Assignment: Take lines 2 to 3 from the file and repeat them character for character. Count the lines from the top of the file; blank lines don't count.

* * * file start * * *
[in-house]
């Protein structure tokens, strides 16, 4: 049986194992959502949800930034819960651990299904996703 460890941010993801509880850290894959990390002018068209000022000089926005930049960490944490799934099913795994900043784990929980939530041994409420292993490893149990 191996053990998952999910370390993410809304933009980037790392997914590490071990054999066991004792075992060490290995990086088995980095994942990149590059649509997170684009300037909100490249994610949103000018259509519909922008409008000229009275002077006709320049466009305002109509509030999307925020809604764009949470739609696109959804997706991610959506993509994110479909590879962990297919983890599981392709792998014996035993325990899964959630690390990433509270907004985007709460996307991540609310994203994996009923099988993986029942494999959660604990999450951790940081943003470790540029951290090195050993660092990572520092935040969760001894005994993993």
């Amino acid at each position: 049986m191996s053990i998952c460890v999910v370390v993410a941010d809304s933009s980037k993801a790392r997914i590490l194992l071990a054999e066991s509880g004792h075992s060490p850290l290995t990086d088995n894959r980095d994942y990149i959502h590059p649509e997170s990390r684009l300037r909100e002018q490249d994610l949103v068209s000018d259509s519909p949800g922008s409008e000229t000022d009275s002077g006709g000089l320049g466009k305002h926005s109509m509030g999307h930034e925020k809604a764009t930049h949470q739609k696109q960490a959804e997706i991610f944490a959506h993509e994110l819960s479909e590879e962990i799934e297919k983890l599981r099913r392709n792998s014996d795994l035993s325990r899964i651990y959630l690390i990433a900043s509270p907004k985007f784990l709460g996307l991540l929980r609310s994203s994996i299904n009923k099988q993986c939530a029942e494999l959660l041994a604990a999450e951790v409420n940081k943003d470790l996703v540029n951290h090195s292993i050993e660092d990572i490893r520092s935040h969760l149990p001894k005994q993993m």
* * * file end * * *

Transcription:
């Protein structure tokens, strides 16, 4: 049986194992959502949800930034819960651990299904996703 460890941010993801509880850290894959990390002018068209000022000089926005930049960490944490799934099913795994900043784990929980939530041994409420292993490893149990 191996053990998952999910370390993410809304933009980037790392997914590490071990054999066991004792075992060490290995990086088995980095994942990149590059649509997170684009300037909100490249994610949103000018259509519909922008409008000229009275002077006709320049466009305002109509509030999307925020809604764009949470739609696109959804997706991610959506993509994110479909590879962990297919983890599981392709792998014996035993325990899964959630690390990433509270907004985007709460996307991540609310994203994996009923099988993986029942494999959660604990999450951790940081943003470790540029951290090195050993660092990572520092935040969760001894005994993993």
């Amino acid at each position: 049986m191996s053990i998952c460890v999910v370390v993410a941010d809304s933009s980037k993801a790392r997914i590490l194992l071990a054999e066991s509880g004792h075992s060490p850290l290995t990086d088995n894959r980095d994942y990149i959502h590059p649509e997170s990390r684009l300037r909100e002018q490249d994610l949103v068209s000018d259509s519909p949800g922008s409008e000229t000022d009275s002077g006709g000089l320049g466009k305002h926005s109509m509030g999307h930034e925020k809604a764009t930049h949470q739609k696109q960490a959804e997706i991610f944490a959506h993509e994110l819960s479909e590879e962990i799934e297919k983890l599981r099913r392709n792998s014996d795994l035993s325990r899964i651990y959630l690390i990433a900043s509270p907004k985007f784990l709460g996307l991540l929980r609310s994203s994996i299904n009923k099988q993986c939530a029942e494999l959660l041994a604990a999450e951790v409420n940081k943003d470790l996703v540029n951290h090195s292993i050993e660092d990572i490893r520092s935040h969760l149990p001894k005994q993993m």